The Phalangists, before exiting the camp as ordered, forced the remaining survivors to march out of the camps, randomly killing individuals, and sending others to the stadium for interrogations, the militia finally left the camps at 8:00 a.m. on September 18.

36 hours of mutilation, torture, multiple rape and slaughter resulted in the death of around 3000 people (Palestinians and Lebanese).

Direct perpetrators: Scoff free. Some went on to become very successful businessmen in Australia, Europe and North America. Planners: One is currently in office as a distinguished Prime Minister, one was former Minister. Some are parliamentary leaders. Some enjoy a hero status. Some are in the business of lobbying the Congress, Quai'd'Orsay and the Security Council, quite successfully.

Fallout: A commission report in Israel, and a failed attempt in Brussel to bring Sharon to trial. Oblivion

War of ideas: none.

Most common adjective: a massacre.

September 13, 2005

national treasures

An item in today's Al-Ayam caused me great concern. A source told a journalist that a ministerial reshuffle was in the offing, and this time it will involve no less than our historic Foreign Minister.

At issue is the place and ranking of this country in the record books of the world. At a time when every nation is competing for an entry into immortality, our hard won honours are being squandered.

His Excellency the Foreign Minister is already in the top league of the longest serving foreign ministers of the world. On the job even before independence, he was FM in 1970 when William Rogers was the U.S. Secretary of State, and 12 secretaries of state later, he is still there as the Bahraini counterpart to Condi Rice. He certainly broke the record of Andrei Gromyko who served as the soviet FM for 28 years. And now that he was on his way to unseat Sabah Al-Ahmad of Kuwait (FM fom 1963-2003) as the longest serving FM of the world, he is being cut short. What a shame.

An historic achievement is about to slip from the nation's hands. Can you imagine what are the odds of any country in the world beating our record if we were let to reach it? We already have let go of the world's longest serving Minister of the Interior (1971-2004). Maybe we just have to take comfort and solace in the enduring stability of having the longest serving PM of the world (1966- and counting).

September 12, 2005

no longer onboard

News wires and Akhbar Al Khaleej were reporting today that Abu Dhabi is pulling out from Gulf Air, which until recent past was the national airline of 4 governments: AbuDhabi, Bahrain, Oman and Qatar. Qatar pulled out first, and Oman was about to follow suit last year, but a last minute intercession by Zayed convinced Qaboos to remain. Now that Abu Dhabi has its own carrier Etihad Airways fully operational and Zayed gone, it sees little incentive in playing the role of main backer and bankroller of this Bahrain-based airline. It is certain that Oman will soon quit, and Gulf Air will effectively land in the lap of Bahrain.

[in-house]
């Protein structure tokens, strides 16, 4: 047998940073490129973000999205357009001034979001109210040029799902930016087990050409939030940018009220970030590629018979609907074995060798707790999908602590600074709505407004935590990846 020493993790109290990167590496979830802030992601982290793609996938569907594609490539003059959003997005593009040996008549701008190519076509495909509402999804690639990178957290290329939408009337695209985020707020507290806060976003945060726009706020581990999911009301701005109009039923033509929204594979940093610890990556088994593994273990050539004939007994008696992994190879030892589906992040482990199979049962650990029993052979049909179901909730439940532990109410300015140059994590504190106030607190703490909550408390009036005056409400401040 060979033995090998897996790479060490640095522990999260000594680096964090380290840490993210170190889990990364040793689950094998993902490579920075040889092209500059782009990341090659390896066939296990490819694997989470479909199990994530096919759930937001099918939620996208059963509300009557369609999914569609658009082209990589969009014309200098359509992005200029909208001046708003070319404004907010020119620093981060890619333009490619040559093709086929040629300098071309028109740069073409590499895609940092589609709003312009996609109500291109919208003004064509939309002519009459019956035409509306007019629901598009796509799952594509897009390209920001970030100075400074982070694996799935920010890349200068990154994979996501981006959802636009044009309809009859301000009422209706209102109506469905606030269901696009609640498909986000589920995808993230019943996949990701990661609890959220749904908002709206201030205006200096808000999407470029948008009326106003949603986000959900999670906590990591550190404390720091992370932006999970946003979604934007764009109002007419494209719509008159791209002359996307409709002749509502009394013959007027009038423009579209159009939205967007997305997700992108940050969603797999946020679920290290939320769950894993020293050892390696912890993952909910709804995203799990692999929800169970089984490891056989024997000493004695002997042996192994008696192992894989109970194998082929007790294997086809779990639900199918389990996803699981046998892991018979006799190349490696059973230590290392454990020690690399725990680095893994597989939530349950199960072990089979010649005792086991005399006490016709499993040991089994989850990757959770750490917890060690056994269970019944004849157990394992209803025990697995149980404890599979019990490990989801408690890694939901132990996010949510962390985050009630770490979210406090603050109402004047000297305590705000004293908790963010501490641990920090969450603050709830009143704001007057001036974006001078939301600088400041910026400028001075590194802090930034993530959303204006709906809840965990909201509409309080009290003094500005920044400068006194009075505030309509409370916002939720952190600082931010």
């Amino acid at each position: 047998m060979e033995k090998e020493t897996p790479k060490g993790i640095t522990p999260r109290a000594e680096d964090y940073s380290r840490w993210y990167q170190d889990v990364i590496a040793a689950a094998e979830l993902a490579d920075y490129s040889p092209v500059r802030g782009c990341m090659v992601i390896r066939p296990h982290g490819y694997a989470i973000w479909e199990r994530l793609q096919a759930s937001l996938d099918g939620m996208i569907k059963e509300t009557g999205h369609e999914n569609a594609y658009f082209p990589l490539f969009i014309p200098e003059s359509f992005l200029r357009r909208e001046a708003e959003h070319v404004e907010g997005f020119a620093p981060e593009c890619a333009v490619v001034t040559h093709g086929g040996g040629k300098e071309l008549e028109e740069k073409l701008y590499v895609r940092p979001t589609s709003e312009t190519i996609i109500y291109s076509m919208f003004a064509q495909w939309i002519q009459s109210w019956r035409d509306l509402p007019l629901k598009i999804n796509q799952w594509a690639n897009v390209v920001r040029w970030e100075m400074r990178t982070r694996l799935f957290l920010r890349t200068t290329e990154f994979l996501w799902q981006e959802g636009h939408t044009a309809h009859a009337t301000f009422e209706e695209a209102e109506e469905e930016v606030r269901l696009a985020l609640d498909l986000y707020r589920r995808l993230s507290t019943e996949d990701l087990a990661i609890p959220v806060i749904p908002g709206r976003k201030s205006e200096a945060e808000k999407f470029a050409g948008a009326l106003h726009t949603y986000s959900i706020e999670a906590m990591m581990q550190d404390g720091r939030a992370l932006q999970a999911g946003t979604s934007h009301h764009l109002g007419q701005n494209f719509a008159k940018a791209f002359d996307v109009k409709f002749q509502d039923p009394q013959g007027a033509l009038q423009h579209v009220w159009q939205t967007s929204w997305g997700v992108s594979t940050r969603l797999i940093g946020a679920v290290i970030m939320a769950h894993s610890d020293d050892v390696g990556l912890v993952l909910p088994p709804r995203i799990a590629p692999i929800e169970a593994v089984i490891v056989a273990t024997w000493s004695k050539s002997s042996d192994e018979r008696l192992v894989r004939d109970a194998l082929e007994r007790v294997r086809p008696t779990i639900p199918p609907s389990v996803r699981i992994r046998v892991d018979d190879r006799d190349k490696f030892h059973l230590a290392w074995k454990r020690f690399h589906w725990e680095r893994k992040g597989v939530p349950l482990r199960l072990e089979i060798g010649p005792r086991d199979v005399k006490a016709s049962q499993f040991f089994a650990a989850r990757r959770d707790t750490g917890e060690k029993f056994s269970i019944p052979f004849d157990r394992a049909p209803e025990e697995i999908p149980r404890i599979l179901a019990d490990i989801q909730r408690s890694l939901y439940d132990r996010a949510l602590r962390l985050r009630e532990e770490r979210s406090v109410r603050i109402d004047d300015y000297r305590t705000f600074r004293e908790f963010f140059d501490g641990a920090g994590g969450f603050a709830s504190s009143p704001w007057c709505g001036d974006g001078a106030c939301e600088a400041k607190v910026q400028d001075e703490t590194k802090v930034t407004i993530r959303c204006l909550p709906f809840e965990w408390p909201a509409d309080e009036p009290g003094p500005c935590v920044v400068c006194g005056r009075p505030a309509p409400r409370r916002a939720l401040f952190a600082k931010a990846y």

The news is not totally unexpected, but it is sad for two things. Gulf Air is one of the biggest 3 employers in the island, and the bread and butter of hundreds of Bahraini families is at stake. It also comes as another nail -the last?- in the coffin of the hopes and dreams of those who were betting on unified or coordinated pan-Gulf ventures.

Gulf Air itself was in rehabilitation under an almost complete Aussie management for the last three years. Like in the Iraqi case, the hemorrhage was so bad, foreign intervention seemed inevitable. The tales of corruption - financial and otherwise- reached legendary propotions. Every one has his -or her- Gulf Air story. But the company is yet to learn. Just recently, it sent dismissal letters to three employees on the account of their union activism. The head of its Public Relations told the press the three are welcomed to sue in court if they wished to. Not a pretty P.R.

GF Air boasts of 55 years of history. Which begs the question, was it so difficult all along for local talents with competence and integrity to develop and be at the helm? or is it all syptomatic of what ails the region politically?

September 06, 2005

As-Sayab was here

As-Sayab on operation shock and awe:

I can almost hear Iraq hoarding thunder
And storing lightning in mountains and plains
So that when men unleash their seals
The gales will leave no trace of Thamud
In the valley.

And on its aftermath:

I can almost hear the palm trees drinking rain,
And I hear the villages moaning
And the migrants battling with sail and oar
Against the storms of the Gulf

(from The song of Rain).

September 03, 2005

one ISP, two kingdoms

Bahrainis are a gouged, squeezed lot. I don't mean vanishing oil revenues, public land and seashore. I'm talking about the internet rates we pay for notre dame de telecommunications.

I fork BD 40 (US$ 106) each month for a supposedly broadband line of 256 kbps from Batelco. ( that's in a country where many earn less than BD 200 per month). But if I were living in Jordan, Batelco Jordan (a subsidiary of Batelco Bahrain) will offer me a 512 kbps internet for JD 23.9, or just BD 12.8 per month.

The ISP business is not labour intensive, so wages (which are slightly higher here) could not account for the difference. Nor is it a case of economy of scale (Batelco Jordan is still a minor player there). So, how can they explain the difference?

Here are the rates tables:

Batelco Jordan Broadband Prices

Plan Type



Yearly Rate

Monthly rate

Broadband Light

128 Kbps


JD 159

JD 15.9

Broadband Entry

512 Kbps


JD 239

JD 23.9

Broadband High5



JD 299

JD 29.9

Broadband High12



JD 399

JD 39.9


And the one for Bahrain:

Package (Speed)
Residential Flat w / threshold
Residential Flat w / threshold
University / Special needs
128 / 64
256 / 64
256 / 64
512 /128
256 / 64
Monthly Threshold (free)
500 MB
5 GB
5 GB
Activation Fees
Monthly Rental
Usage above Threshold
(per 1MB)